MONTPELIER — Gov. Peter Shumlin is joining the call for structural reforms to an education financing system that he says has “inoculated” many property owners against the financial consequences of voting to increase local school budgets.
In a meeting Thursday with the editorial boards of the Rutland Herald and Times Argus, Shumlin lent his voice to a growing chorus of Democratic politicians pushing for changes to a school-funding system they’ve spent years defending against Republican attack.
Shumlin said he still believes Vermont enjoys the “most elegant financing system in the country.” But he said the system might be doing too good a job at protecting lower-income homeowners from the financial sting of rising public school costs.
“And my own view is that if there’s a weakness in the funding formula right now, it is that when we make spending choices at town meeting … the folks who qualify for income sensitivity are inoculated from property tax increases,” Shumlin said. “And I think that’s something we need to look at.”
The “income sensitivity” provision in Vermont’s education-funding law limits the tax exposure of households with incomes of $92,000 or less. That means that non-income-sensitized households end up shouldering the brunt of rising education costs.
The consequences of that funding formula are forecast to become especially pronounced in fiscal year 2015. According to the more recent education funding outlook, a 3.8-percent increase in education spending statewide in fiscal year 2015 will mean a 10-percent rate hike, on average, for homeowners whose salaries disqualify them for income sensitivity.
Between fiscal year 2009 and fiscal year 2014, the portion of education tax revenue paid by homeowners who don’t qualify for income sensitivity has grown from less than 26 percent to nearly 30 percent.
“When property taxes go up right now, you have a very small percentage of the population that’s actually paying the increase,” Shumlin said.
Republicans have long criticized this aspect of the school-financing system, and say the formula removes for most residents the financial disincentive that might otherwise compel them to vote against proposed increases in local school budgets.
Income sensitivity limits eligible taxpayers’ bills to a percentage of their income, no matter the value of their home. Former Gov. James Douglas spent much of his eight years in office seeking reforms to the provision.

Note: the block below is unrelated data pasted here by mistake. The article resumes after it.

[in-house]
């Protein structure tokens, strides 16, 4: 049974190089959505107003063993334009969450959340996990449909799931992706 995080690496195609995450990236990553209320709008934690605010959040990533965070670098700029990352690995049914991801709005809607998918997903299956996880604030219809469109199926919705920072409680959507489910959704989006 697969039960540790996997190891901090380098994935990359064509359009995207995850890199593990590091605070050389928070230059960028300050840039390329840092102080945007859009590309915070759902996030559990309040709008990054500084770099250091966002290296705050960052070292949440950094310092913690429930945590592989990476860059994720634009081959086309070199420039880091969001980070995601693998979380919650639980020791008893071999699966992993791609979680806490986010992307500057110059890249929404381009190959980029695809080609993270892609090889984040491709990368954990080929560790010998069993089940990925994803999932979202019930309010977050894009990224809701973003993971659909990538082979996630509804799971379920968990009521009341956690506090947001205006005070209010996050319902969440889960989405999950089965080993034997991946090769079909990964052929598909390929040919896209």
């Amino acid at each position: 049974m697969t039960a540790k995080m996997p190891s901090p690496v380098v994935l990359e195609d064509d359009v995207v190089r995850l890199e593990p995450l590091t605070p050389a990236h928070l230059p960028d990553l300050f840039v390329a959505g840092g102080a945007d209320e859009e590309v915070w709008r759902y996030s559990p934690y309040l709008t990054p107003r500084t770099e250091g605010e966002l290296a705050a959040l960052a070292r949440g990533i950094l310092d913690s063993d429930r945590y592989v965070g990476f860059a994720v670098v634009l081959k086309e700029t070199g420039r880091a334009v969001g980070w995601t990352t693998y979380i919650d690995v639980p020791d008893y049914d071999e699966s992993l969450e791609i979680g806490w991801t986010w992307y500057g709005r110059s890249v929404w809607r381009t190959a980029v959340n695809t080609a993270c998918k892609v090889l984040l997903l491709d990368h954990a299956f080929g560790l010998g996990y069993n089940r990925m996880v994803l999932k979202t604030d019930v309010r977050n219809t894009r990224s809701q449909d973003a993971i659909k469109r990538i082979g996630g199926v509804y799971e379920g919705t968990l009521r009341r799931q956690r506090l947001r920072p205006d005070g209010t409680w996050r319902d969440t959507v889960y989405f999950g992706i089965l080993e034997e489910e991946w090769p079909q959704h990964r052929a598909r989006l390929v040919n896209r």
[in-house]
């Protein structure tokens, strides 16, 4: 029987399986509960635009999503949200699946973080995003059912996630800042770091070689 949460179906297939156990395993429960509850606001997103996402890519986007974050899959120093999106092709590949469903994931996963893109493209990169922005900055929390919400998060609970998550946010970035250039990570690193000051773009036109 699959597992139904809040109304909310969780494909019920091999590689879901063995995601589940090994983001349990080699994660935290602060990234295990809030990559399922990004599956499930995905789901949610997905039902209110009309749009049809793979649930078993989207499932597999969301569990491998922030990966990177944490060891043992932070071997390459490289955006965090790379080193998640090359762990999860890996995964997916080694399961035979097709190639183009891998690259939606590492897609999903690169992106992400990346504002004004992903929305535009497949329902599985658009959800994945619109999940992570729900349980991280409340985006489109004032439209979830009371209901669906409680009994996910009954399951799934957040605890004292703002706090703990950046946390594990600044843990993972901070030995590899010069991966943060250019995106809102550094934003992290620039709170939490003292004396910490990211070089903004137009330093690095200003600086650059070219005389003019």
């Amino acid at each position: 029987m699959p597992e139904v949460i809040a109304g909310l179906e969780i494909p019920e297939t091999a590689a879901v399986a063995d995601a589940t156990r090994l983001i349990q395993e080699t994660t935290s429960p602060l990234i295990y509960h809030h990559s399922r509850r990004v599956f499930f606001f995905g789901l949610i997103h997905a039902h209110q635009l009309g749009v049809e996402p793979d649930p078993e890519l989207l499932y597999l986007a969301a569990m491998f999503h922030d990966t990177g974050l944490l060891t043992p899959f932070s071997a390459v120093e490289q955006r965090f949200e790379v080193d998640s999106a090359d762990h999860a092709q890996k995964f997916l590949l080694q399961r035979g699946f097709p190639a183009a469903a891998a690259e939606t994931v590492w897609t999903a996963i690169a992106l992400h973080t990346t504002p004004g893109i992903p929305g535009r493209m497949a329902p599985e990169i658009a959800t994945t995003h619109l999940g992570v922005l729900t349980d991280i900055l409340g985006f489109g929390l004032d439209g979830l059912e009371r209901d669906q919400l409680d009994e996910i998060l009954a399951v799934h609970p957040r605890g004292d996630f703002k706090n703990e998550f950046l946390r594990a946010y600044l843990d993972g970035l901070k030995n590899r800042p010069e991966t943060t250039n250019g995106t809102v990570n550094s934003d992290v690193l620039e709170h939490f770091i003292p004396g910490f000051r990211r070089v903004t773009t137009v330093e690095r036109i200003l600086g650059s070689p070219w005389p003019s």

Current law limits education property tax bills to no more than 1.8 percent of household income, for people living below the $92,000 threshold. Douglas in 2010 proposed increasing that exposure to 2.25 percent for people with household incomes of between $60,000 and $75,000, and 3.5 percent for households pulling in between $75,000 and $90,000.
His proposal was rebuffed by a Legislature in which Shumlin served as president pro tem of the Vermont Senate.
House Democrats last year passed legislation that would have increased tax exposure to 1.9 percent of income; the measure stalled in the Senate, where some lawmakers voiced concerns about a provision that would increase the tax burdens of middle-class workers who have seen wages stagnate since the Great Recession.
Darren Allen, communications director for the Vermont-NEA, said Thursday the progressiveness of the education funding system, called Act 68, is among its greatest strengths.
Redistributing obligations in ways that fall more heavily on Vermonters of more modest means, Allen said, would erode the tax fairness that drafters of Act 68 had sought.
“If you are in a position to pay more, you should pay more,” Allen said. “We don’t understand the annual gnashing of teeth about the purported unfairness of a progressive method of taxation.”
The Shumlin administration has called for a “symposium” in early January to discuss the issue. Shumlin said he’ll be reluctant to discuss the issue in depth until he has a solution to offer, something he said he lacks right now.
“I’ve found in the past people tend to complain about the system we have without a solution in their pocket, and I don’t want to join that club,” Shumlin said.
But he said he hopes the event in January will yield answers.
“I’m not sure there’s an easy solution to it,” Shumlin said. “So what I’m going to do is work together with the Legislature to work with outside experts who can help us look at our system, and see if there is a solution.”
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